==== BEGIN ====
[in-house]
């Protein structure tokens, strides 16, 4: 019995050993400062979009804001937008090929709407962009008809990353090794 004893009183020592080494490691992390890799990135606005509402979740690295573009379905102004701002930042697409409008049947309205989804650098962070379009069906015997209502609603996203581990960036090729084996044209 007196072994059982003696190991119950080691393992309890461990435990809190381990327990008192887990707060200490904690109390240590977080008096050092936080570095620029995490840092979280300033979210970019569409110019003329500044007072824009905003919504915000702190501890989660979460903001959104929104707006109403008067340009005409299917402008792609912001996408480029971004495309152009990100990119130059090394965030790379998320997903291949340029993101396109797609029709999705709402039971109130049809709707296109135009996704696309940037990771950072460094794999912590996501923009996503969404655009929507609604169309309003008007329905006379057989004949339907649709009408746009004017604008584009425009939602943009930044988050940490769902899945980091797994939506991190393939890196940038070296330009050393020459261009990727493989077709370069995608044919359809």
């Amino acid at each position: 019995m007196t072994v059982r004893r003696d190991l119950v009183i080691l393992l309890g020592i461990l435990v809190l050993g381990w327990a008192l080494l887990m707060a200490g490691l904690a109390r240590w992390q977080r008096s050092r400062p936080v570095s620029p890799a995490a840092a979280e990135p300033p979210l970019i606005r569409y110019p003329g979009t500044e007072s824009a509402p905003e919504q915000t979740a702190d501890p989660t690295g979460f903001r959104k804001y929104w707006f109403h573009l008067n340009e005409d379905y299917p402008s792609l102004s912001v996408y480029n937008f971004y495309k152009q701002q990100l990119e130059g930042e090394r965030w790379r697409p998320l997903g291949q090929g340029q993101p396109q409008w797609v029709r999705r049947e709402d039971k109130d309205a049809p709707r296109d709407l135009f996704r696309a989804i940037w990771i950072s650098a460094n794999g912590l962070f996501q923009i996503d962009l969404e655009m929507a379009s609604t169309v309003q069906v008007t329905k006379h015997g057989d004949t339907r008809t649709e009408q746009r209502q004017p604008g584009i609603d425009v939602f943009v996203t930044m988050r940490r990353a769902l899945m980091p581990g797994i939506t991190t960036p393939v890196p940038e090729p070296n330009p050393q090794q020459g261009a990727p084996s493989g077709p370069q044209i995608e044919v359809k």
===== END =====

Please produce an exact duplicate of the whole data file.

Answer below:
[in-house]
């Protein structure tokens, strides 16, 4: 019995050993400062979009804001937008090929709407962009008809990353090794 004893009183020592080494490691992390890799990135606005509402979740690295573009379905102004701002930042697409409008049947309205989804650098962070379009069906015997209502609603996203581990960036090729084996044209 007196072994059982003696190991119950080691393992309890461990435990809190381990327990008192887990707060200490904690109390240590977080008096050092936080570095620029995490840092979280300033979210970019569409110019003329500044007072824009905003919504915000702190501890989660979460903001959104929104707006109403008067340009005409299917402008792609912001996408480029971004495309152009990100990119130059090394965030790379998320997903291949340029993101396109797609029709999705709402039971109130049809709707296109135009996704696309940037990771950072460094794999912590996501923009996503969404655009929507609604169309309003008007329905006379057989004949339907649709009408746009004017604008584009425009939602943009930044988050940490769902899945980091797994939506991190393939890196940038070296330009050393020459261009990727493989077709370069995608044919359809």
């Amino acid at each position: 019995m007196t072994v059982r004893r003696d190991l119950v009183i080691l393992l309890g020592i461990l435990v809190l050993g381990w327990a008192l080494l887990m707060a200490g490691l904690a109390r240590w992390q977080r008096s050092r400062p936080v570095s620029p890799a995490a840092a979280e990135p300033p979210l970019i606005r569409y110019p003329g979009t500044e007072s824009a509402p905003e919504q915000t979740a702190d501890p989660t690295g979460f903001r959104k804001y929104w707006f109403h573009l008067n340009e005409d379905y299917p402008s792609l102004s912001v996408y480029n937008f971004y495309k152009q701002q990100l990119e130059g930042e090394r965030w790379r697409p998320l997903g291949q090929g340029q993101p396109q409008w797609v029709r999705r049947e709402d039971k109130d309205a049809p709707r296109d709407l135009f996704r696309a989804i940037w990771i950072s650098a460094n794999g912590l962070f996501q923009i996503d962009l969404e655009m929507a379009s609604t169309v309003q069906v008007t329905k006379h015997g057989d004949t339907r008809t649709e009408q746009r209502q004017p604008g584009i609603d425009v939602f943009v996203t930044m988050r940490r990353a769902l899945m980091p581990g797994i939506t991190t960036p393939v890196p940038e090729p070296n330009p050393q090794q020459g261009a990727p084996s493989g077709p370069q044209i995608e044919v359809k």